ASG passes emergency resolution affirming University commitment to black student demands, donation legislation


Daily file photo by Evan Robinson-Johnson

SESP sophomore Daniel Rodriguez speaks at a previous ASG meeting. Rodriguez called on ASG members Wednesday to be willing to actively learn and practice allyship to Northwestern’s Black community and other marginalized groups.

Daisy Conant, Assistant Campus Editor

In its final session of the academic year, Associated Student Government unanimously passed an emergency resolution and three pieces of legislation, resulting in a call upon the University to more adequately address racial injustice and the allocation of $15,000 in donations to community organizations.

The resolution, co-authored by co-chair of Campus Life Christian Wade and seven other senators, supports demands made by students Wednesday. These demands, addressed to University President Morton Schapiro, the Board of Trustees and other University officials, include severing ties with all outside police departments and divesting from law enforcement and military agencies, such as the Center for Public Safety, immediately.

The Senate resolution states that despite recent events of police brutality and injustice — against the backdrop of a global pandemic that is disproportionately affecting black people — students who are traumatized, grieving and making an effort to pursue advocacy are expected to complete their assignments as usual.

Citing these concerns, the resolution calls on the University to mandate all final assessments be made optional across schools, with a policy similar to that of Winter Quarter, where students cannot be penalized for taking the final. In that same vein, the resolution called for an extension of the withdrawal deadline to June 13 — a demand met by administrators this morning.

The resolution also supports calls that the administration respond to a petition made by members of the senior class in regards to uninviting Chicago Mayor Lori Lightfoot from commencement, and demands it update and publicize a new Black House renovation timeline as soon as construction is allowed to resume.

Finally, the resolution calls for the release of a statement signed by top administrators reaffirming Northwestern’s commitment to the black community, apologizing for the administration’s continued failures and a commitment to properly respond to further incidents and demands in a prompt and adequate manner.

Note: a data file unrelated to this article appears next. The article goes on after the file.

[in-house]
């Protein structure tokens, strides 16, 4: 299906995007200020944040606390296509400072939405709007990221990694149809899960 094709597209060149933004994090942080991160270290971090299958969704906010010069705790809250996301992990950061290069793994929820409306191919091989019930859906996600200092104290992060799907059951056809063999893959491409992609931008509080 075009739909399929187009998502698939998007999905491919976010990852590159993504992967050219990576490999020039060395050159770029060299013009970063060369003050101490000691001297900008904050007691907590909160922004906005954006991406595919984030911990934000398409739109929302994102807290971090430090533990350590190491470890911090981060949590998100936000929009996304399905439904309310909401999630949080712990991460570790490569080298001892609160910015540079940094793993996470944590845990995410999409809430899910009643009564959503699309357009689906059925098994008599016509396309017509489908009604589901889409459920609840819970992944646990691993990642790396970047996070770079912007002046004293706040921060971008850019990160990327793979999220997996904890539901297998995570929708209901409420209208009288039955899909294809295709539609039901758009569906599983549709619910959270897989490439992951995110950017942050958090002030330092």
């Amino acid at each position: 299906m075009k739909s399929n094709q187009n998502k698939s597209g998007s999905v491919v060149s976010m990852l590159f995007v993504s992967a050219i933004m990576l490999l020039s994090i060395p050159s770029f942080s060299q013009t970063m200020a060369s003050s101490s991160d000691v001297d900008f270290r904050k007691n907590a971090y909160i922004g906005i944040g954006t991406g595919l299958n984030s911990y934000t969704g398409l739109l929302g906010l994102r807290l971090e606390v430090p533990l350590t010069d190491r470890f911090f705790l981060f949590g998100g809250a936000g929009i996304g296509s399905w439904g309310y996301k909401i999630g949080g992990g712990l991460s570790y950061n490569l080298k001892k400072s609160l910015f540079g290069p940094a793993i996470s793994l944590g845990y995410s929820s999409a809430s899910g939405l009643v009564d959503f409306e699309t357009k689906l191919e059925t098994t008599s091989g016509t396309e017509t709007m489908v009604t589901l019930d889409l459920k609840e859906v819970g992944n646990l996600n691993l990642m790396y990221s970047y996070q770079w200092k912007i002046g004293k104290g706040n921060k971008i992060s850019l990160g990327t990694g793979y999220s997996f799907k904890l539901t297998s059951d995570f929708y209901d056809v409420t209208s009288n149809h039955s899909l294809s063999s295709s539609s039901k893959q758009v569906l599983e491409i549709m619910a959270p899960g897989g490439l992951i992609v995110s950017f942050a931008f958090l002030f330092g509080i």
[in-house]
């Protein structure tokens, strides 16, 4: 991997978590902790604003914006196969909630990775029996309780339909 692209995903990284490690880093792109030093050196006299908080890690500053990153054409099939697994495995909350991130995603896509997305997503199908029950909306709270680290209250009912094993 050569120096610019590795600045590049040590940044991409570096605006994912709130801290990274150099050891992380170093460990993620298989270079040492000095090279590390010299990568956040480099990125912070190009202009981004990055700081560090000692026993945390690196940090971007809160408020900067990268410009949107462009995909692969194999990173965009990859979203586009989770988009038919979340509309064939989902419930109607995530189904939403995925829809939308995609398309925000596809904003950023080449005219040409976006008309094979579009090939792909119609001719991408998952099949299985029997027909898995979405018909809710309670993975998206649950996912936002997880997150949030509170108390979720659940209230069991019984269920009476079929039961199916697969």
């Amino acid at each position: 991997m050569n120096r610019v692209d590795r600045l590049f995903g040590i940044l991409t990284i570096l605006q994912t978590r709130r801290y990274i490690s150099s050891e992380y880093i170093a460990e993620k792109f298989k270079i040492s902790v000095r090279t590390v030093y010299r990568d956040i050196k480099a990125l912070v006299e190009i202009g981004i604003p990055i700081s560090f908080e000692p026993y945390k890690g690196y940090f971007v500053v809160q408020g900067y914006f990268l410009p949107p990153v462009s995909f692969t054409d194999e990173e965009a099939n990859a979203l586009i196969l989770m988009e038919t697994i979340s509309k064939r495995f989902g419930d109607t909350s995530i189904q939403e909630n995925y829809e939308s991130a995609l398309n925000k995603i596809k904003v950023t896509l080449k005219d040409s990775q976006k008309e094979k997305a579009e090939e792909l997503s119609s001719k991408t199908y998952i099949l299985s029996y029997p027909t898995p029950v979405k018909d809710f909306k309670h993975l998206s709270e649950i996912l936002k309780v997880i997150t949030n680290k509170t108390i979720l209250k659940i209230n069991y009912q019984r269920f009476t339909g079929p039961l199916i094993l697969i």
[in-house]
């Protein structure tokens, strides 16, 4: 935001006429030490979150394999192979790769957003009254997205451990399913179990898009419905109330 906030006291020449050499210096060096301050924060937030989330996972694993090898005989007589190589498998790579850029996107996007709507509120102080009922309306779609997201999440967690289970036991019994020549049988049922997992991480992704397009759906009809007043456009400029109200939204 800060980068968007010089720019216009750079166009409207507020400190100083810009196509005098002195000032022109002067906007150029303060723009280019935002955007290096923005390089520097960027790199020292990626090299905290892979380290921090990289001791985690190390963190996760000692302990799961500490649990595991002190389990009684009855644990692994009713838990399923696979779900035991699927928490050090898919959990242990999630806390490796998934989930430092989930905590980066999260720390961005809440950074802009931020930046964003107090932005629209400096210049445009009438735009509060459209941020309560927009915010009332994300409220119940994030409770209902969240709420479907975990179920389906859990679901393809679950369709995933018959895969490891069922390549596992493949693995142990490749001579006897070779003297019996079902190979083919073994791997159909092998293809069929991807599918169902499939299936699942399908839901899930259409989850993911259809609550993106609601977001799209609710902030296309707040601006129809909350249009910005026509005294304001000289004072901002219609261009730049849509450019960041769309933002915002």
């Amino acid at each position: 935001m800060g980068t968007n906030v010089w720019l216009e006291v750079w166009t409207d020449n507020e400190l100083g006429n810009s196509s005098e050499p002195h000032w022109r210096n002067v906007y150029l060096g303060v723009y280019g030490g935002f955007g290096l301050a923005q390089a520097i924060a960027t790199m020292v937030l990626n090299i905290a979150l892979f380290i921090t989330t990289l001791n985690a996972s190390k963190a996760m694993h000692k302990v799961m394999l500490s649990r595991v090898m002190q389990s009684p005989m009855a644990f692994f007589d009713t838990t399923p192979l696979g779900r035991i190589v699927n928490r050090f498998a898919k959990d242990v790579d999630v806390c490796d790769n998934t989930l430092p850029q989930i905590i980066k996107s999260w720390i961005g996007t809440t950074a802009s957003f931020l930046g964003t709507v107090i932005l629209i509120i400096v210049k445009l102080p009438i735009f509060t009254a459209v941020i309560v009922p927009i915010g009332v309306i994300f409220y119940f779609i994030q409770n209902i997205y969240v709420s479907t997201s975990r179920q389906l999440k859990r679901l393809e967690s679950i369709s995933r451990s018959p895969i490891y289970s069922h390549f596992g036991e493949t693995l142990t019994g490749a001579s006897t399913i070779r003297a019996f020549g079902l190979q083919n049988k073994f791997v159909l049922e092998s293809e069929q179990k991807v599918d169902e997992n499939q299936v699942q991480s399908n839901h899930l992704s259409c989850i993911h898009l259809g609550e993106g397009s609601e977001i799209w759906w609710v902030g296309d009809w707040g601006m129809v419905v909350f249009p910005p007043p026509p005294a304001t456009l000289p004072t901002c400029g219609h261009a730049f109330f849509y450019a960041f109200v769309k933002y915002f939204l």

Wade noted that he used many of these points in emergency legislation last year — highlighting how the University continues to be “very, very lacking in this area of treating black students how they deserve to be treated as students.”
ASG voted unanimously to pass the resolution.

“I’m really happy about it passing, but this is only the start,” Wade told The Daily on Wednesday. “For too long, black students’ voices have been heard, but have simply been ignored by the administration… Hopefully, administration will take (the demands) seriously and put in the work with black student leaders to get things done and make this campus a more inclusive place

Speaker Matthew Wylie then moved to enact two pieces of legislation regarding the use of ASG’s excess operating budget funds.

The first, co-authored by Wylie and Deputy Executive Officer of Justice and Inclusion Samantha Anderson, would allow ASG to donate $13,000 of its leftover funds to the Chicago Community Bond Fund, an organization that pays bond for people charged with crimes in Cook County.

The second, co-authored by Wylie, Vice President Juan Zuniga and Executive Officer of Justice and Inclusion Daniel Rodriguez, would allow ASG to donate $2,000 of its leftover funds to the Forrest E. Powell Foundation in memory of Hecky Powell, a beloved Evanston community organizer and business owner who passed away in May due to COVID-19 complications.

“We had a statement last week recognizing (Powell) and his work in the Evanston community, particularly working with a lot of Evanston youth to give them job training and connect them with resources in the community,” Zuniga said. “We wanted to find a way to donate… so the $2,000 will cover two Evanston youths vocational internships over a summer.”

The final piece of legislation, co-authored by Zuniga and former Deputy Vice President Emeritus Margot Bartol, established an Ad Hoc Policy Research Institute to make policy recommendations to ASG committee chairs.

All three pieces of legislation passed unanimously.

To conclude the session, Rodriguez made a final call on ASG members to continue to think about how they can combat anti-blackness and lead in a way that considers how they may be affecting communities of marginalized identities.

“I ask that you guys continue to think that, and please be willing to actively learn and practice allyship,” Rodriguez said. “Thank you everyone for a great year.”

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